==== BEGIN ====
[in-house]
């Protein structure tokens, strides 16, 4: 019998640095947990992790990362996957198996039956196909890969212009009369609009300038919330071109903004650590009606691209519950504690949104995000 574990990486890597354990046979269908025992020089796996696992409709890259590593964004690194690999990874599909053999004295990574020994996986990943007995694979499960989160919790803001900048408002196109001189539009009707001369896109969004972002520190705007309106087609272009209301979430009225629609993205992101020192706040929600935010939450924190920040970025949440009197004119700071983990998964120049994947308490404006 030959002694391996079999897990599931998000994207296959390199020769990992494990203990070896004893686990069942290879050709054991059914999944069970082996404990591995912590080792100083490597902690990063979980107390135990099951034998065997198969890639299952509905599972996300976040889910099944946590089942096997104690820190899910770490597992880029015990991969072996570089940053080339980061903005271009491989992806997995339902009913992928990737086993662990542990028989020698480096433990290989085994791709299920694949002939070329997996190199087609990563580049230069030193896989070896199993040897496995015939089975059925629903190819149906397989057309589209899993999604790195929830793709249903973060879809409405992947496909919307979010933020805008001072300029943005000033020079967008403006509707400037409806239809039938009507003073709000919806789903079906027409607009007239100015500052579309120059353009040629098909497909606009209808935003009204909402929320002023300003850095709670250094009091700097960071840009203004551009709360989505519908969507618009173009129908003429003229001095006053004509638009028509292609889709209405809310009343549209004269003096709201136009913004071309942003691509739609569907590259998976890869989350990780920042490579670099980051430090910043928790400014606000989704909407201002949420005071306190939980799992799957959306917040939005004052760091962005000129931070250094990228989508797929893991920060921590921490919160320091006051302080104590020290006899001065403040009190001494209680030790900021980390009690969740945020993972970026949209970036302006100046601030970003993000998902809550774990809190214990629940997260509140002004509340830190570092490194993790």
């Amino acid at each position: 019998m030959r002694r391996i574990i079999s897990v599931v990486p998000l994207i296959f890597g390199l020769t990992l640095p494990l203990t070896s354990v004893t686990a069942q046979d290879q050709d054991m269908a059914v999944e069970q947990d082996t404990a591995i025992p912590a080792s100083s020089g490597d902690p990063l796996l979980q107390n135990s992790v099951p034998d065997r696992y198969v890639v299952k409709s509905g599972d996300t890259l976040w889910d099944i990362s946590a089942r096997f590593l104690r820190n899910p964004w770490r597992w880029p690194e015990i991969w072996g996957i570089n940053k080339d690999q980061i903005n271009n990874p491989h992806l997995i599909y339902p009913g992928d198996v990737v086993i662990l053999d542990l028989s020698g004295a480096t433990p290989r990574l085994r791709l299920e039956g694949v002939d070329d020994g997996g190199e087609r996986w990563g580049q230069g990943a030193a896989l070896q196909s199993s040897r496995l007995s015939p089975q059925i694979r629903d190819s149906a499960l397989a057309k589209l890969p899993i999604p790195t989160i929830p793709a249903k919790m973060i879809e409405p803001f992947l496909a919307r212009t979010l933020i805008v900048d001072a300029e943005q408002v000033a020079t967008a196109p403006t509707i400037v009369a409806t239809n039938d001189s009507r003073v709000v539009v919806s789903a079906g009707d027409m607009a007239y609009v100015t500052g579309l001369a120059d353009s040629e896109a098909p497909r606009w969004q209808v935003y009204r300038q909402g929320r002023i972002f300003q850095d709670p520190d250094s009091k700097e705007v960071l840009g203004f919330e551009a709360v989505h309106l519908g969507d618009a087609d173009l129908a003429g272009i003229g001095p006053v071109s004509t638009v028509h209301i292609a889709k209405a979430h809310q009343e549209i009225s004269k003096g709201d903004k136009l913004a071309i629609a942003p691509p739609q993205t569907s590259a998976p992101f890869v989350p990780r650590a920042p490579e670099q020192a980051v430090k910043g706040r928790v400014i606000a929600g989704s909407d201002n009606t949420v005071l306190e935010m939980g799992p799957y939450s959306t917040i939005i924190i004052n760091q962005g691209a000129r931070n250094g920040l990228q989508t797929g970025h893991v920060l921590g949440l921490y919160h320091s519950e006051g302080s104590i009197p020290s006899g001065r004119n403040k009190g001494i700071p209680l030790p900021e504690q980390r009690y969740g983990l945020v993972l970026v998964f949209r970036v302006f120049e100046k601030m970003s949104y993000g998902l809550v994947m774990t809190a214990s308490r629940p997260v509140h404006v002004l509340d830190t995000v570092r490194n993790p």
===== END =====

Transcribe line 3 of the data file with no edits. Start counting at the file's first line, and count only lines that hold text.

């Amino acid at each position: 019998m030959r002694r391996i574990i079999s897990v599931v990486p998000l994207i296959f890597g390199l020769t990992l640095p494990l203990t070896s354990v004893t686990a069942q046979d290879q050709d054991m269908a059914v999944e069970q947990d082996t404990a591995i025992p912590a080792s100083s020089g490597d902690p990063l796996l979980q107390n135990s992790v099951p034998d065997r696992y198969v890639v299952k409709s509905g599972d996300t890259l976040w889910d099944i990362s946590a089942r096997f590593l104690r820190n899910p964004w770490r597992w880029p690194e015990i991969w072996g996957i570089n940053k080339d690999q980061i903005n271009n990874p491989h992806l997995i599909y339902p009913g992928d198996v990737v086993i662990l053999d542990l028989s020698g004295a480096t433990p290989r990574l085994r791709l299920e039956g694949v002939d070329d020994g997996g190199e087609r996986w990563g580049q230069g990943a030193a896989l070896q196909s199993s040897r496995l007995s015939p089975q059925i694979r629903d190819s149906a499960l397989a057309k589209l890969p899993i999604p790195t989160i929830p793709a249903k919790m973060i879809e409405p803001f992947l496909a919307r212009t979010l933020i805008v900048d001072a300029e943005q408002v000033a020079t967008a196109p403006t509707i400037v009369a409806t239809n039938d001189s009507r003073v709000v539009v919806s789903a079906g009707d027409m607009a007239y609009v100015t500052g579309l001369a120059d353009s040629e896109a098909p497909r606009w969004q209808v935003y009204r300038q909402g929320r002023i972002f300003q850095d709670p520190d250094s009091k700097e705007v960071l840009g203004f919330e551009a709360v989505h309106l519908g969507d618009a087609d173009l129908a003429g272009i003229g001095p006053v071109s004509t638009v028509h209301i292609a889709k209405a979430h809310q009343e549209i009225s004269k003096g709201d903004k136009l913004a071309i629609a942003p691509p739609q993205t569907s590259a998976p992101f890869v989350p990780r650590a920042p490579e670099q020192a980051v430090k910043g706040r928790v400014i606000a929600g989704s909407d201002n009606t949420v005071l306190e935010m939980g799992p799957y939450s959306t917040i939005i924190i004052n760091q962005g691209a000129r931070n250094g920040l990228q989508t797929g970025h893991v920060l921590g949440l921490y919160h320091s519950e006051g302080s104590i009197p020290s006899g001065r004119n403040k009190g001494i700071p209680l030790p900021e504690q980390r009690y969740g983990l945020v993972l970026v998964f949209r970036v302006f120049e100046k601030m970003s949104y993000g998902l809550v994947m774990t809190a214990s308490r629940p997260v509140h404006v002004l509340d830190t995000v570092r490194n993790p």